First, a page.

For days after returning to Pokhara, my stomach was upset and my body refused everything I fed it. My head was on cloud nine and my body was endlessly tired. My inner energies were dissipated and my life felt out of whack.
Any attempt to reply to emails, work on writing, catch up with social media, or even explore the city, was met with solid mental and physical resistance. All I could focus on was eating healthy and resting until my health improved.
I could have struggled. I could have sucked it up and battled through it. I could have ignored the fact that my temple was in need of repair and instead focused on work. I could have ignored my own needs and told myself that I needed to sacrifice.
But what good would that have done? How would being selfish towards myself help me in my quest to help others?
The words “be the change you wish to see in the world” are easy to say, but the danger behind the simplicity of those words is that changing ourselves is not an easy task. It’s a complex and oftentimes difficult endeavor. In fact, it can be so difficult that neglecting ourselves and choosing to help others is often the easier option!
But there’s a good reason why change starts with us. Our body is our temple. If we neglect it, we won’t have anywhere to go for shelter. We won’t have a vehicle to deliver our good actions. We won’t have an instrument to spread our positive energies.
If we let our homes deteriorate, we’ll be too concerned with what’s wrong at home to spend time working on anything else. We’ll become our own distraction.
Are you interested in helping others? Then begin by helping those close to you, starting with yourself. When you’ve become a professional at helping yourself — when you’ve become a pro at being you and fully understanding how you work inside out — only then will you have the skills and resources to help others.
If there’s something close to home that doesn’t feel quite right, take care of that first. If your health isn’t in order, focus on fixing it. If your family life isn’t in order, make the changes necessary to start improving it.
Every day do one thing that improves your situation close to home. Leave your ego behind. Leave your pride and your grudges by the wayside and start making progress forward today. One step today. One action that moves you forward.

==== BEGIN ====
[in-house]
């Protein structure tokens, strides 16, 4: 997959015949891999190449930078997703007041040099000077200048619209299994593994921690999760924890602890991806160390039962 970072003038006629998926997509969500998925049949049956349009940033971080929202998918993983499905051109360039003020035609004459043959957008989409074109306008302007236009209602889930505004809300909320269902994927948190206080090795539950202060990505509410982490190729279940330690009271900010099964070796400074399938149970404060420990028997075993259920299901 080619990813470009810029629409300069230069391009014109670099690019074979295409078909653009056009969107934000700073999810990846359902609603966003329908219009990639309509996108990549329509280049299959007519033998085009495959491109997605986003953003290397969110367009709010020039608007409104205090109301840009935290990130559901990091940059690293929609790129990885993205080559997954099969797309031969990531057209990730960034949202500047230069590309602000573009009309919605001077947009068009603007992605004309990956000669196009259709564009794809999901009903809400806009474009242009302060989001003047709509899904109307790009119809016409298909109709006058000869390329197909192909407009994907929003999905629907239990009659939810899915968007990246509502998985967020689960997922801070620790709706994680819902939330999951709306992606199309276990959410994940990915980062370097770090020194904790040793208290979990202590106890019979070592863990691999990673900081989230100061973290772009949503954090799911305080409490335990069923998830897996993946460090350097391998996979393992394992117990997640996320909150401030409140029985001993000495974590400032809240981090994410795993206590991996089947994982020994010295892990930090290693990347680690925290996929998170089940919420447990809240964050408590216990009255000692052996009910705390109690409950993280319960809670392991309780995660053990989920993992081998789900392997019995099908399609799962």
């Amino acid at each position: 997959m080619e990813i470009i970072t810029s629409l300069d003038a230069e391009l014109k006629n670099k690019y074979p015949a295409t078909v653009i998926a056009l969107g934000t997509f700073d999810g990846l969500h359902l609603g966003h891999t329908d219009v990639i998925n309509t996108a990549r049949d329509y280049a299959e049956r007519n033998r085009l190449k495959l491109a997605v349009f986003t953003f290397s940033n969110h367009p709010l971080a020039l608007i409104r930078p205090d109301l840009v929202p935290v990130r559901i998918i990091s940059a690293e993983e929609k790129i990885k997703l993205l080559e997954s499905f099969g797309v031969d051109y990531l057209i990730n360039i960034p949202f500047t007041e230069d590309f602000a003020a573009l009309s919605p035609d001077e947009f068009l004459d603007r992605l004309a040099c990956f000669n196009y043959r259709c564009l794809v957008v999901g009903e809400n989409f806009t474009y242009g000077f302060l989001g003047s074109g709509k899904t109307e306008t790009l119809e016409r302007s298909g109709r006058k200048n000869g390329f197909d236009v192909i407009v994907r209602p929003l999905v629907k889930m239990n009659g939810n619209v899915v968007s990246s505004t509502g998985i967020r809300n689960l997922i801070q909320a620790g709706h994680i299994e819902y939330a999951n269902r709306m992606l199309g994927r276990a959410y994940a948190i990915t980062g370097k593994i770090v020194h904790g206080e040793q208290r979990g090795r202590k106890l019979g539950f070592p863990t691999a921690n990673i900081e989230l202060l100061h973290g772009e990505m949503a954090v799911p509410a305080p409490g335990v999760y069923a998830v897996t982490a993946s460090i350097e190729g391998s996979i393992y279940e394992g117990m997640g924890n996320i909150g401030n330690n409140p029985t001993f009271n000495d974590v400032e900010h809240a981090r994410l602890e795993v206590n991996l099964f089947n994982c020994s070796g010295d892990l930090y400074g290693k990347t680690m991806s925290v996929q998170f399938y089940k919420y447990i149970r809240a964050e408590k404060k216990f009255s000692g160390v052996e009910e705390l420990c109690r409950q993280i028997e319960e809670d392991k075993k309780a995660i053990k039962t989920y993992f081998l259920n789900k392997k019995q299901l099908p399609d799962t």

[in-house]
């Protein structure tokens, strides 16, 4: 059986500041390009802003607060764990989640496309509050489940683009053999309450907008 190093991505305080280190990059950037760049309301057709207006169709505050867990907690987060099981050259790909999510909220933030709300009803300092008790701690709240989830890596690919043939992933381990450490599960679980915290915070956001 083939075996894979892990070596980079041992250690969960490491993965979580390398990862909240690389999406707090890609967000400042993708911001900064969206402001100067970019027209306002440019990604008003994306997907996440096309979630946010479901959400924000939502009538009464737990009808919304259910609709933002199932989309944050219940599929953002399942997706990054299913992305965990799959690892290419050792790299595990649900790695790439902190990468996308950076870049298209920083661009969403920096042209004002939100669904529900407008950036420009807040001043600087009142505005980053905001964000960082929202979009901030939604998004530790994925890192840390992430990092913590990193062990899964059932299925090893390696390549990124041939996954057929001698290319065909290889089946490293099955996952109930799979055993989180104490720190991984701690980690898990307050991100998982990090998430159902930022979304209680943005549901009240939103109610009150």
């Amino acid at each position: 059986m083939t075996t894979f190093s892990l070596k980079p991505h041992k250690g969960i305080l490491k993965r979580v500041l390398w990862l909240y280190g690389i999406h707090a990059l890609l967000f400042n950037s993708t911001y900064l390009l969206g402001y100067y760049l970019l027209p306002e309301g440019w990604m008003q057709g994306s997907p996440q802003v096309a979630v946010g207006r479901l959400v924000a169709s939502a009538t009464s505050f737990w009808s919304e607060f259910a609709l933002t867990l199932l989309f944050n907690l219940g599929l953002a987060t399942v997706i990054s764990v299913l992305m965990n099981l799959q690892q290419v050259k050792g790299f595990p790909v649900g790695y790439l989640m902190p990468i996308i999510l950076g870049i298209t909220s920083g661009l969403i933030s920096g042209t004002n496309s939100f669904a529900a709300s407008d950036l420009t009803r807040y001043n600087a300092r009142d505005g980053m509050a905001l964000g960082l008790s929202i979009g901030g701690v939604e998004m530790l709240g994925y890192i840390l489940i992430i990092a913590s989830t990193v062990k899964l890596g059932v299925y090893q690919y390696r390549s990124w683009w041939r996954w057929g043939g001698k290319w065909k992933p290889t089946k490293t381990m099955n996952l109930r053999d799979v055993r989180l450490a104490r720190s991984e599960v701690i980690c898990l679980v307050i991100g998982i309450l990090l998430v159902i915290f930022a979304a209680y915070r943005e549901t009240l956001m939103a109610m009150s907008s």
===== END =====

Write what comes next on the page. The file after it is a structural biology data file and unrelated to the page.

When you do this, those around you will feel the energy of the progress you’re making and be inspired to improve their own lives. You’ll become a tractor of positivity that helps uplift them.
It took a bit longer than I expected to get my health back, but I’m feeling much better now. It probably had something to do with how my body was still recovering from the strenuous five-day trek.
While I was recovering, I decided to cancel my one week train adventure at the beginning of September around north India. I had already booked seven trains that would take me from Darjeerling, to Varanassi, to Agra (Taj Mahal), and then to Delhi, but my heart is no longer in it.
I have absolutely zero interest in doing anything even mildly touristy. Going against that feeling is only going to make me less capable of helping others, not more capable. Since all the train tickets were refundable, and since canceling them would pay for a plane ticket from Kathmandu to Delhi, changing plans seemed like this most sensible thing to do.
Now my plan is to go to Kathmandu this weekend to watch a traditional Sherpa dance and, after spending a week in Kathmandu, I’ll hop on a plane to Delhi where I’ll stay for two weeks before returning to the United States.
I still hope to catch a few classical Indian music concerts in Delhi and I have plans to have lunch with a school teacher to talk about education, but otherwise I’ll be relaxing, exercising, and planning what comes next when I return to the States.